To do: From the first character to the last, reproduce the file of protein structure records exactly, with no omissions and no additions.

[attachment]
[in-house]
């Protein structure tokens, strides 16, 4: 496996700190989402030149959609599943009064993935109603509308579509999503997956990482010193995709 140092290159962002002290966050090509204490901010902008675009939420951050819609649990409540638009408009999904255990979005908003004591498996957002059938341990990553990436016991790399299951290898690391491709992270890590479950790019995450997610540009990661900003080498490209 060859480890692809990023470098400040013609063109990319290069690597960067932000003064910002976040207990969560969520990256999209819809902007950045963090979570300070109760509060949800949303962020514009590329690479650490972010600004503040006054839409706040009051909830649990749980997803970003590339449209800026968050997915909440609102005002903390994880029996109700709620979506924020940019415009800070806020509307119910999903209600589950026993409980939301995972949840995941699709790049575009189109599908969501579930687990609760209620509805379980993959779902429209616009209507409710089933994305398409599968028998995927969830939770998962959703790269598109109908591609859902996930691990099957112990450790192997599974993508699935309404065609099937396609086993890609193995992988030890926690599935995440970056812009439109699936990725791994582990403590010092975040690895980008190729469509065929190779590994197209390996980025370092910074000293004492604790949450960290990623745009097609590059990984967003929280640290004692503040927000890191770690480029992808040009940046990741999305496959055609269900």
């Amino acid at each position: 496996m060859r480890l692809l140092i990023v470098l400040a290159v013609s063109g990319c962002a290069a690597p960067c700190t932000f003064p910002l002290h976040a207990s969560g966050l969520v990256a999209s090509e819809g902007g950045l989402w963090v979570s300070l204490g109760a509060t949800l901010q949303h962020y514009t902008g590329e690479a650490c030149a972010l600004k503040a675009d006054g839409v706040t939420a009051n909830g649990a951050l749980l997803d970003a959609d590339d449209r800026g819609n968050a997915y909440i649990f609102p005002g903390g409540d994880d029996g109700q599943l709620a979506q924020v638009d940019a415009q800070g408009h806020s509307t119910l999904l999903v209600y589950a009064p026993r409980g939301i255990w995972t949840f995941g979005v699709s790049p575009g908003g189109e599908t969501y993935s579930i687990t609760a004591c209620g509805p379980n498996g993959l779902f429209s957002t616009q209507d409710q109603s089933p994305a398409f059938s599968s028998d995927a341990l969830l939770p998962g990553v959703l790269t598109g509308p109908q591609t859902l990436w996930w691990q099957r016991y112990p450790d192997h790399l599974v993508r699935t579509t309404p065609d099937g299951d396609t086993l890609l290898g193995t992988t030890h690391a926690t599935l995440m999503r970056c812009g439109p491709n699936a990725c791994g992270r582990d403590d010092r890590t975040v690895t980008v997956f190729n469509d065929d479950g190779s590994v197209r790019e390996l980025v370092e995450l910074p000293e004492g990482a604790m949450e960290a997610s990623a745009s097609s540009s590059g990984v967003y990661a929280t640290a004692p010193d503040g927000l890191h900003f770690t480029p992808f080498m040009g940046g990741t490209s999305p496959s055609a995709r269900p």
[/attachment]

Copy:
[in-house]
């Protein structure tokens, strides 16, 4: 496996700190989402030149959609599943009064993935109603509308579509999503997956990482010193995709 140092290159962002002290966050090509204490901010902008675009939420951050819609649990409540638009408009999904255990979005908003004591498996957002059938341990990553990436016991790399299951290898690391491709992270890590479950790019995450997610540009990661900003080498490209 060859480890692809990023470098400040013609063109990319290069690597960067932000003064910002976040207990969560969520990256999209819809902007950045963090979570300070109760509060949800949303962020514009590329690479650490972010600004503040006054839409706040009051909830649990749980997803970003590339449209800026968050997915909440609102005002903390994880029996109700709620979506924020940019415009800070806020509307119910999903209600589950026993409980939301995972949840995941699709790049575009189109599908969501579930687990609760209620509805379980993959779902429209616009209507409710089933994305398409599968028998995927969830939770998962959703790269598109109908591609859902996930691990099957112990450790192997599974993508699935309404065609099937396609086993890609193995992988030890926690599935995440970056812009439109699936990725791994582990403590010092975040690895980008190729469509065929190779590994197209390996980025370092910074000293004492604790949450960290990623745009097609590059990984967003929280640290004692503040927000890191770690480029992808040009940046990741999305496959055609269900």
């Amino acid at each position: 496996m060859r480890l692809l140092i990023v470098l400040a290159v013609s063109g990319c962002a290069a690597p960067c700190t932000f003064p910002l002290h976040a207990s969560g966050l969520v990256a999209s090509e819809g902007g950045l989402w963090v979570s300070l204490g109760a509060t949800l901010q949303h962020y514009t902008g590329e690479a650490c030149a972010l600004k503040a675009d006054g839409v706040t939420a009051n909830g649990a951050l749980l997803d970003a959609d590339d449209r800026g819609n968050a997915y909440i649990f609102p005002g903390g409540d994880d029996g109700q599943l709620a979506q924020v638009d940019a415009q800070g408009h806020s509307t119910l999904l999903v209600y589950a009064p026993r409980g939301i255990w995972t949840f995941g979005v699709s790049p575009g908003g189109e599908t969501y993935s579930i687990t609760a004591c209620g509805p379980n498996g993959l779902f429209s957002t616009q209507d409710q109603s089933p994305a398409f059938s599968s028998d995927a341990l969830l939770p998962g990553v959703l790269t598109g509308p109908q591609t859902l990436w996930w691990q099957r016991y112990p450790d192997h790399l599974v993508r699935t579509t309404p065609d099937g299951d396609t086993l890609l290898g193995t992988t030890h690391a926690t599935l995440m999503r970056c812009g439109p491709n699936a990725c791994g992270r582990d403590d010092r890590t975040v690895t980008v997956f190729n469509d065929d479950g190779s590994v197209r790019e390996l980025v370092e995450l910074p000293e004492g990482a604790m949450e960290a997610s990623a745009s097609s540009s590059g990984v967003y990661a929280t640290a004692p010193d503040g927000l890191h900003f770690t480029p992808f080498m040009g940046g990741t490209s999305p496959s055609a995709r269900p």